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How do i find the right dog?

asked 2018-09-12 04:17:21 -0500

I am rather young (young teen) and my parents said that I would maybe be aloud to get a dog if I train the one we have now to show them I am dedicated (we live on a farm and have a livestock guard dog) they said I will have to train the dog, walk it, take care of it (obviously all the things one has to do with a dog) I don't leave the house often exept for Saturday and Sunday generally and the dog would mostly stay in my room with me (I would take it for walks when my sister and I go for walks which is almost everyday) I am not sure what dog I need to get. I have been searching for hours, and I am pretty sure I have seen every dog breed known to man at this point haha. My father says it should be on the smaller side (he says medium to small but small would be best) for space reasons. I have found that looking through the breeds that the hair on the smaller dogs tend to bug me. I am used to rather large dogs or ones that are leaning towards large (pitbull mix, Great Pyrenees etc) I like Beagles, Cardigan Welsh Corgi, Shiba Inus and King Charles Spaniels (for the most part) I am feeling rather helpless about the situation. I know it takes time to find a good breed that suits you well but I am unsure of how to find it. I really like the Shibas from what I have read but has anyone had them? I don't wanna spend hundreds of dollars on a dog either (200 is my max and that is if I find the perfect one. I have never payed for a dog and neither has my family. They are always rescues and or given to us) any breeds you think of that are smallish, have atleast semi short hair and a good personality please tell me! Or what your thoughts are on the breeds I listed. Or if you know of any good sites to help me find a good breed. Thank you!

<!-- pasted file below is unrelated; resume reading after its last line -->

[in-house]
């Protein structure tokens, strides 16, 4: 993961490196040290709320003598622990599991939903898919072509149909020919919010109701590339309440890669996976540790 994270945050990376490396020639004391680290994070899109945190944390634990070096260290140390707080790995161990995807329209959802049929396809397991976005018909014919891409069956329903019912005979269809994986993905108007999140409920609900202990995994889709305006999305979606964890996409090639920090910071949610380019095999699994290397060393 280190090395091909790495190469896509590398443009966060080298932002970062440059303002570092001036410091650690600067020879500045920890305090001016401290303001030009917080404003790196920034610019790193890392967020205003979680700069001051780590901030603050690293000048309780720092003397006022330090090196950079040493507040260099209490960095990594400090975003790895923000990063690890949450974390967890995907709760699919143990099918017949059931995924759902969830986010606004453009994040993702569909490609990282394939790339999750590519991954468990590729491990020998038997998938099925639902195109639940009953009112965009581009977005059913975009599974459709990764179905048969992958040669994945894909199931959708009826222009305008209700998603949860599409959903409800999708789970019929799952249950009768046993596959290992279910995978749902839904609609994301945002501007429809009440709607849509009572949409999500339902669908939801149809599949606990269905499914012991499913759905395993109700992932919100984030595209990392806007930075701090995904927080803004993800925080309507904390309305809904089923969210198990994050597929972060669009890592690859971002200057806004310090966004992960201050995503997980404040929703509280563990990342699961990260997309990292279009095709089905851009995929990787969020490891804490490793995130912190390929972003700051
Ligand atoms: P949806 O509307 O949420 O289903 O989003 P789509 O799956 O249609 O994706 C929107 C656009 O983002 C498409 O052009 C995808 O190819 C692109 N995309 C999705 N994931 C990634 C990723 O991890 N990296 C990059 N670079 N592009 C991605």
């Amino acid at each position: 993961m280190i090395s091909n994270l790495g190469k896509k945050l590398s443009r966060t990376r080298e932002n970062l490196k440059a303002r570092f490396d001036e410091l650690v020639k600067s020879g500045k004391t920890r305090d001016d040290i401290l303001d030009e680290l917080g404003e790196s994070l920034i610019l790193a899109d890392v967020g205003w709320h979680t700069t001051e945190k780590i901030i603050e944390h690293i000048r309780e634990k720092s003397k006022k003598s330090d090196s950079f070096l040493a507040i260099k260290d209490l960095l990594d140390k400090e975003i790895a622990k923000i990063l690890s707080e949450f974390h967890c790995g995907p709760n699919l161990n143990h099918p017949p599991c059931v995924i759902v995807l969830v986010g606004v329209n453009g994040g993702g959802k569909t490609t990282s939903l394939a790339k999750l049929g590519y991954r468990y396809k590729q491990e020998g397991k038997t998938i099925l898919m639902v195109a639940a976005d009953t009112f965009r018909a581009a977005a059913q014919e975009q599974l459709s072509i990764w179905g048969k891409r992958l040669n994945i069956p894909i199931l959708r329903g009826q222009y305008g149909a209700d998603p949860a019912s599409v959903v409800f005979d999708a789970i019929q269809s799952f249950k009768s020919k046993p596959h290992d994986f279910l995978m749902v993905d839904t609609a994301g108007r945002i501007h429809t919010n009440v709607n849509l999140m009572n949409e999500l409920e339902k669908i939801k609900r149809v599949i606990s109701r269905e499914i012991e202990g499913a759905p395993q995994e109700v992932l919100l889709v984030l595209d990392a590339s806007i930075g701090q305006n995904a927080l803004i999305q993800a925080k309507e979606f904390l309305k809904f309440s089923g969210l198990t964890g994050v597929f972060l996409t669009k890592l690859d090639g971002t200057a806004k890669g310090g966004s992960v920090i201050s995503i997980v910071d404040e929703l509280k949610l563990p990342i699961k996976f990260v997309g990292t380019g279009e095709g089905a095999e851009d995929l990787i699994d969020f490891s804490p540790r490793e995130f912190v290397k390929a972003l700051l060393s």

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6 Answers

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answered 2018-09-12 19:38:51 -0500

There is a reason Labrador Retrievers have been the #1 dog for more than 20 years, they are awesome companions. If I were you I would search out a local animal rescue group or Lab Rescue group to find your perfect companion, and yes all rescue groups will charge you an adoption fee, it is used to offset the vet care provided before the adoption. Best of luck

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answered 2018-09-13 20:53:02 -0500

Thank you all so much! After some more research on prices, medical issues the dogs may have, etc, I think I am going to get a Beagle! They have met almost everything I need (they seem harder to train and they want to follow scents but I will make it work) :)

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I just sat for a VERY mellow & easy beagle mix for six nights, although he was a senior. I think they are considered to be great family pets because they are very easy going and always want to be part of a pack w/ their fam.

Tim J.'s profile imageTim J. ( 2018-09-13 22:27:30 -0500 )edit